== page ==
Supporters Protest as Tests Blow Folk Doctor’s Cancer Pills

Saengchai Haelerttrakul, or “Mor Saeng”. Photo: Matichon
Saengchai Haelerttrakul, or “Mor Saeng”. Photo: Matichon

BANGKOK — A group of patients protested before the health ministry Thursday after a controversial folk healer threatened to stop distributing an alleged cancer cure which officials there dismissed as a hoax.

Saengchai Haelerttrakul said on Wednesday that he feels discouraged and might stop distributing his traditional medicine despite alleged nationwide demand, after official lab results revealed his herbal pills cannot cure cancer.

“If it’s going to be this much trouble, then [next month] might be the last time,” he said. “From now on, whoever wants the pills will have to register their names with the National Cancer Institute or the Department of Medical Services.”

Health officials decided to test Saengchai’s remedies after his actions drew heavy criticisms in recent months, with reports emerging that several of his drug recipients abandoned certified cancer treatment. This resulted in the rapid deterioration of their conditions into terminal stages.

He’s also been slammed for trying to evade responsibilities by having patients file their consent forms to police before taking his drugs.

Saengchai, or “Mor Saeng,” shot to fame about a decade ago after some cancer patients in Prachinburi province claimed his homemade herbal concoction made them feel better.

About ten of his supporters went to the Department of Thai Traditional and Alternative Medicine and asked officials to take responsibility, accusing them of crushing the hopes of many cancer patients.

“I have prostate cancer and Mor Saeng’s herb is my treatment,” Wichit Suwannamat from Nonthaburi said. “It makes me suffer less. I’m happy when I take it. Modern medicine won’t help much because some patients are already terminal.”

Saengchai has traveled countrywide to give away his pills to those who resort to him as their last hope. Each time, thousands would flock into a long queue waiting for the free drugs. Although he has never been trained professionally in medicine, people call him mor, or doctor in Thai, out of their respect.

He was officially recognized as a folk doctor by authorities in February, amid much joy from his loyal supporters, giving him free reign to distribute his medicine under the pretext that it can treat cancer patients.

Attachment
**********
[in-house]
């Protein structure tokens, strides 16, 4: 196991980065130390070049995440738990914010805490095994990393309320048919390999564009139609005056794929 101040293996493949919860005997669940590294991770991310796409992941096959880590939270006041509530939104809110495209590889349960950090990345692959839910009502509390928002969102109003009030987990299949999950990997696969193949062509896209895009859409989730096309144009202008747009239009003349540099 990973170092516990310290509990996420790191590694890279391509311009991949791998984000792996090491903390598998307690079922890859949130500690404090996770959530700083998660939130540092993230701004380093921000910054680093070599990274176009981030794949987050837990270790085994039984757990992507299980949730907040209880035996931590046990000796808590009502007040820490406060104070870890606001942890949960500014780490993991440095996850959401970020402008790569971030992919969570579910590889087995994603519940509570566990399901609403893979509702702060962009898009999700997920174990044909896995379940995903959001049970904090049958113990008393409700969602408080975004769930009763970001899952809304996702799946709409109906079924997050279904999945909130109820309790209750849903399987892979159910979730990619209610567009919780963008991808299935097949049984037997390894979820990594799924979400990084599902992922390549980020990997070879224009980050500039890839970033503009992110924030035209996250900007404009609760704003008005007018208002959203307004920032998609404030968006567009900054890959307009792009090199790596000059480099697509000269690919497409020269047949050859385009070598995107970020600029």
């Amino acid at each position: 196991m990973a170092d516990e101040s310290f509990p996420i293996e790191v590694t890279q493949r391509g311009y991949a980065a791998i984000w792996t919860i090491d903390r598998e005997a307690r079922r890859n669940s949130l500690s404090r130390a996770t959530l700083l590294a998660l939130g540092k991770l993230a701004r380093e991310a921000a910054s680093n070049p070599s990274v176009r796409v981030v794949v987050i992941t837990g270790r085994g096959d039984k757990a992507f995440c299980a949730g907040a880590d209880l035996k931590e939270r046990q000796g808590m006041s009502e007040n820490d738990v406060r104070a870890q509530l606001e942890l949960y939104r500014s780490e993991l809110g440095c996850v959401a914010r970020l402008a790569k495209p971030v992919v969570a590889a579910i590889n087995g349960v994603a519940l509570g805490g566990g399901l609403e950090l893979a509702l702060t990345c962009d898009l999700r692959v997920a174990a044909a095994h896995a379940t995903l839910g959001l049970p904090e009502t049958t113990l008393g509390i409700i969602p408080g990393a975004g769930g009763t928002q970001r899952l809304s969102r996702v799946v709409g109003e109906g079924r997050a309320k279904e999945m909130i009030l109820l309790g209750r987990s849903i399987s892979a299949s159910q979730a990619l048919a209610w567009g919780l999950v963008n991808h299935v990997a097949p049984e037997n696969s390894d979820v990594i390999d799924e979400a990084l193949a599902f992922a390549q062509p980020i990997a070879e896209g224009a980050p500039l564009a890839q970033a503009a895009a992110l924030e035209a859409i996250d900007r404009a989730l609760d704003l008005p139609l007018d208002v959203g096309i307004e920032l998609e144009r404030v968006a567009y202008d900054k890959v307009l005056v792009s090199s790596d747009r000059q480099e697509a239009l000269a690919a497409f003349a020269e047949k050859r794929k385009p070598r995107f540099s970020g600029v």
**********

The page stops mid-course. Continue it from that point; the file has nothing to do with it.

Narong Apikulwanit, deputy director of the Department of Medical Services, said Tuesday that lab tests for seven types of cancer – including breast cancer, lung cancer and liver cancer – found that Saengchai’s medicine doesn’t stop the growth of these cells.

That did not appear to have deflected people’s faith in Saengchai. Many visited Prachinburi’s police station Wednesday to hand in their consents before he gives away 400,000 pills between May 5 and May 6.

However, Narong added that despite being an ineffective cure, the drugs are “not harmful” and could thus continue to be distributed.

Adul Singthonghom, a liver cancer patient from Chachoengsao province, said he had come to receive Saengchai’s medicine for the fourth time, claiming it made his body “healthier and stronger.”

Earlier, Saengchai had doubted the validity of official tests on his drugs, saying results obtained from test tubes could not be compared to the effect the drugs allegedly have on the human body.

“We don’t know for sure if it can or cannot inhibit cancer cells growth,” he said. “When it’s done in the tube it will just remain in the tube, but it’s different in human bodies. It will go in their bloodstreams.”

He also admitted to having performed a “human drug trial” on terminal patients with their relatives’ consents.

“It’s not like I hadn’t tested the drugs before I started distributing. I did it with terminal patients in their homes, in temples. Those who were nearly dead, and about 300 to 500 of them died,” he said. “I can’t wait for the government to test it in tubes, in animals. I’m not doing that. I want to treat people not animals.”